The Tomorrow People episode 4 review: Kill Or Be Killed

The Tomorrow People begins to show signs of life in this week's uneven episode. Here's Ron's review...

This review contains spoilers.

1.4 Kill or Be Killed

Last week, we had Cara’s cliché of an origin story. Stephen is our original cliché origin story. This week, we get to explore John’s incredible cliché origin story. We already know a little about John as a character, namely that he’s the leader of the Tomorrow People, he’s kind of dating Cara, and that he used to be an agent for Ultra until he changed teams for reasons he won’t talk about, but that are implied to be as a result of the terrible things he did while an Ultra agent. Pretty standard stuff, really. Every story needs some sort of character who used to be evil, but turned good, and now has a powerful urge to stop the bad guy because he knows what he’s capable of.

It goes without saying that because John was so easily taken in by Jed and Ultra, and was apparently very loyal to them while he worked for them, there must be some other issues at play. Would you believe it if I told you that John was a troubled kid? And that, rather than being the son of a single mother with an absentee father like Stephen, he’s actually an orphan who was taken in and raised by an abusive, alcoholic foster parent who only kept the kids around for the financial rewards? It’s true!

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Aside from the mediocrity of the two-thirds of the episode (written by Nicholas Wootton and Alex Katsnelson), The Tomorrow People is kind of showing signs of life. Not many, but there are at least some. Once again, Stephen is the guy telling John and Cara what they need to be doing and why they should be doing it, in spite of the fact that John is the leader and Stephen has been a Tomorrow Person for about a week. As the case last week, he’s the guy trying to be the voice of do-goodery while John and Cara are more like the voice of reason and Russell is the comic relief who really needs more screen time because he’s the most charismatic one of the bunch. Well, aside from the villains, that is.

As usual, Mark Pellegrino’s Jedikiah is one of the episode’s strongest points. He’s one of the only characters that really seems to have consistent motivation, and he’s one of the only characters that seems to have some sort of shade of grade about him. Granted, he’s still pretty obviously a horrible person, but he does little things that make you think there might be some germ of kindness in him somewhere, like when he agrees to go to dinner with his nephew. Sure, he does it mostly to get his sister-in-law Marla (Sarah Clarke, another positive for the show that doesn’t get enough time) off Stephen’s back, but still, he did it and he made a joke about Brussels sprouts.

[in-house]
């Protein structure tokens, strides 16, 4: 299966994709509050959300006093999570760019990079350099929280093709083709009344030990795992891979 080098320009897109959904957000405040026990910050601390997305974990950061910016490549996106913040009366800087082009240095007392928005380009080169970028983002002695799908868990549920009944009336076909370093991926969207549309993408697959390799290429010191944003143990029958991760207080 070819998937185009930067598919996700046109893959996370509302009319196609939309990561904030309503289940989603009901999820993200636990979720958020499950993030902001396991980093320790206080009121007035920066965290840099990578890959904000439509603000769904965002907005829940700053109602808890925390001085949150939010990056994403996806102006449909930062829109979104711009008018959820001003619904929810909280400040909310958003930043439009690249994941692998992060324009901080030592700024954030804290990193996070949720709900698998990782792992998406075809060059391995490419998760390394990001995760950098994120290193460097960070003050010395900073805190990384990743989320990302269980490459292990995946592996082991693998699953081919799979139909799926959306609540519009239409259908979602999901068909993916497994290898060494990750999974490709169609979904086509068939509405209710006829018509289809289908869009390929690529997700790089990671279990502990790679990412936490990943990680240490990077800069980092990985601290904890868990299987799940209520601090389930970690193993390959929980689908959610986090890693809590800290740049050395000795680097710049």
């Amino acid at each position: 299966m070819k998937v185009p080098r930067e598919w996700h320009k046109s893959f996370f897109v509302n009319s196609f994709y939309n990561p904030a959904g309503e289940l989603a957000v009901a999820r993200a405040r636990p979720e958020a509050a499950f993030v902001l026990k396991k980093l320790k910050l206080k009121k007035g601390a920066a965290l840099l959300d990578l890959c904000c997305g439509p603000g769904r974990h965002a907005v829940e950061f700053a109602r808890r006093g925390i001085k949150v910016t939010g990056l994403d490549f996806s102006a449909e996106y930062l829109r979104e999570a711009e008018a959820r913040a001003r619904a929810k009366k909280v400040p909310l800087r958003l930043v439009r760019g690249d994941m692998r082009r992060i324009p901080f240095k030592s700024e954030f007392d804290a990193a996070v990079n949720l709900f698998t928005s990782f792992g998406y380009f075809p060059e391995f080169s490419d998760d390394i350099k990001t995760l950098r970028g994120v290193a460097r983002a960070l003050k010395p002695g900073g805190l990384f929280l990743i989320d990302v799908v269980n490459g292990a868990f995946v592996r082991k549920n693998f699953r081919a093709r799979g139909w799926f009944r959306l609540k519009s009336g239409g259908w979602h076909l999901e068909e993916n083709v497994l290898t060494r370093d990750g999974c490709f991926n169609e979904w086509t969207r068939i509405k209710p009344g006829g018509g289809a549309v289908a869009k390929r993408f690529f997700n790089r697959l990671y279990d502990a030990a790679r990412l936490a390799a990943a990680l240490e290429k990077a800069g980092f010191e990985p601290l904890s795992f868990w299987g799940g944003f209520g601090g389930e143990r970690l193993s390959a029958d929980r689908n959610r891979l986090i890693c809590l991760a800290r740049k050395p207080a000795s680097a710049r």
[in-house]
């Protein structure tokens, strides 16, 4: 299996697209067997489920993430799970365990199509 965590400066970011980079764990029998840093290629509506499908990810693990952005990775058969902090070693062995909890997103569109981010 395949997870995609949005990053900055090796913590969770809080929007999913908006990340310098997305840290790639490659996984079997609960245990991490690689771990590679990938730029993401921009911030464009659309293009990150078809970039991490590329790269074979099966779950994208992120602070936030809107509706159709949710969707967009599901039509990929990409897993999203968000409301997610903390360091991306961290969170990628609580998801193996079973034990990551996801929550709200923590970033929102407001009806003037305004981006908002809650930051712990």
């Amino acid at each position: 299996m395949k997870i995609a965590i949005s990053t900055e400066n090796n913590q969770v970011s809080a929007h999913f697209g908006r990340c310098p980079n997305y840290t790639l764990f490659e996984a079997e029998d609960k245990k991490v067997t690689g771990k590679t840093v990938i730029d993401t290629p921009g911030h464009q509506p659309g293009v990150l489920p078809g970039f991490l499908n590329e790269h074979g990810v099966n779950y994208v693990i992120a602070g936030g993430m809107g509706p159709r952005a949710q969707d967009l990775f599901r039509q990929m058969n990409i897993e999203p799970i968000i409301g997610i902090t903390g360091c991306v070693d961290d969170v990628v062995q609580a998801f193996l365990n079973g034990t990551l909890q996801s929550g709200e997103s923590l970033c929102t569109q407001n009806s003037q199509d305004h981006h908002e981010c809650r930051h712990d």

A second strong point this week is the show’s villain of the week. Two weeks ago, the breakout was a bit bland, but this week’s bad guy—the sadly named Killian McClane as played by Jason Dohring—was much more interesting. One of the Tomorrow People and a former Ultra agent like John, McClane serves as a good counterpoint to John because unlike him, he’s incredibly proactive, and by proactive I mean that he’s able to kill people whenever he wants using all three of the T’s to his advantage, plus also a lot of bombs. That’s right, for the first time in… well, the run of the show, we have a bad guy who is a legitimate, direct threat to human (and TP) life.

That’s the kind of teeth that The Tomorrow People has needed since the beginning episode, as it showed two Tomorrows who used their powers in creative ways during some much-improved fight scenes. They were a little more creative, a little more intense, and shot with a little more dynamic style by director Guy Bee (The Sarah Connor Chronicles, Kyle XY). The main good guys still aren’t very eye-catching or charismatic, and the show still feels pretty flat for the bulk of its run, but it’s at least starting to find some decent footing when psychic push comes to shove.

Unfortunately, the show is still the epitome of bland, and I still have trouble even differentiating it from the commercials around it. Part of that is the CW’s general style (kind of dark, muted colors, faux grittiness) and part of that is the actors involved. The Tomorrow People just isn’t doing a lot for me. I hope the show continues to build and improve as the weeks go by; the few signs of life this week are encouraging, despite half the episode being a wasted chance.

Read Ron’s review of the previous episode, Girl, Interrupted, here.

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US Correspondent Ron Hogan expected the twist at the end of this week’s episode, but it was still pretty well done just the same. One of these days, The Tomorrow People might end up being okay. Find more by Ron daily at Shaktronics and PopFi

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